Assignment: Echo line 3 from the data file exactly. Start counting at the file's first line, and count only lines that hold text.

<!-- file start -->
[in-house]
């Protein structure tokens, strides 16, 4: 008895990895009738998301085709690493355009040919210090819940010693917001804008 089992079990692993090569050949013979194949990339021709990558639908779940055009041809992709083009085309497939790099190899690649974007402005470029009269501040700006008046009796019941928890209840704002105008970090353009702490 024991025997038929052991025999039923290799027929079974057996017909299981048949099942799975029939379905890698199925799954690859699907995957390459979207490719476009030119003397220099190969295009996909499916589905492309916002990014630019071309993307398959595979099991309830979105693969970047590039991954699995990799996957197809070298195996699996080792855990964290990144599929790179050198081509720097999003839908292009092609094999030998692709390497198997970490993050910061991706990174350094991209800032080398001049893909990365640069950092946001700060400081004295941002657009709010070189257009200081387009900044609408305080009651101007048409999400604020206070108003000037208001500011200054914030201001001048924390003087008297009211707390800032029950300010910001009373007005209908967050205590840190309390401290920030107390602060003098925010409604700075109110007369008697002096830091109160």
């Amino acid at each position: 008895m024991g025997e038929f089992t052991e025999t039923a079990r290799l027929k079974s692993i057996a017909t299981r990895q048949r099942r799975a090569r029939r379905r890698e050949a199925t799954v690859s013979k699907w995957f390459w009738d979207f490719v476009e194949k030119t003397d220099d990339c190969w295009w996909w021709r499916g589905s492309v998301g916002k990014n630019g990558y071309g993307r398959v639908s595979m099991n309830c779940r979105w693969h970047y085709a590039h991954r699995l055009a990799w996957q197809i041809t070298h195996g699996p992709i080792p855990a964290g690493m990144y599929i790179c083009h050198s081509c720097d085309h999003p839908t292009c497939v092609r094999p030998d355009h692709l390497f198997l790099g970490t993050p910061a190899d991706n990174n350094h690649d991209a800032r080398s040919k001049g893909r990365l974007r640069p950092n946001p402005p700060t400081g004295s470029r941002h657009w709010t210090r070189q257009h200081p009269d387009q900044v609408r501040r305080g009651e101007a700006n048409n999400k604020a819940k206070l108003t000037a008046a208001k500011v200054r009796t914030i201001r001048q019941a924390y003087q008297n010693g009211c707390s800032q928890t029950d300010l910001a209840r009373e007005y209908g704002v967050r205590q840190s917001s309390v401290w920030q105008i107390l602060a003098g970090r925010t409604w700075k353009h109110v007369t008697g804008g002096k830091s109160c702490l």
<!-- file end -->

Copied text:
């Amino acid at each position: 008895m024991g025997e038929f089992t052991e025999t039923a079990r290799l027929k079974s692993i057996a017909t299981r990895q048949r099942r799975a090569r029939r379905r890698e050949a199925t799954v690859s013979k699907w995957f390459w009738d979207f490719v476009e194949k030119t003397d220099d990339c190969w295009w996909w021709r499916g589905s492309v998301g916002k990014n630019g990558y071309g993307r398959v639908s595979m099991n309830c779940r979105w693969h970047y085709a590039h991954r699995l055009a990799w996957q197809i041809t070298h195996g699996p992709i080792p855990a964290g690493m990144y599929i790179c083009h050198s081509c720097d085309h999003p839908t292009c497939v092609r094999p030998d355009h692709l390497f198997l790099g970490t993050p910061a190899d991706n990174n350094h690649d991209a800032r080398s040919k001049g893909r990365l974007r640069p950092n946001p402005p700060t400081g004295s470029r941002h657009w709010t210090r070189q257009h200081p009269d387009q900044v609408r501040r305080g009651e101007a700006n048409n999400k604020a819940k206070l108003t000037a008046a208001k500011v200054r009796t914030i201001r001048q019941a924390y003087q008297n010693g009211c707390s800032q928890t029950d300010l910001a209840r009373e007005y209908g704002v967050r205590q840190s917001s309390v401290w920030q105008i107390l602060a003098g970090r925010t409604w700075k353009h109110v007369t008697g804008g002096k830091s109160c702490l």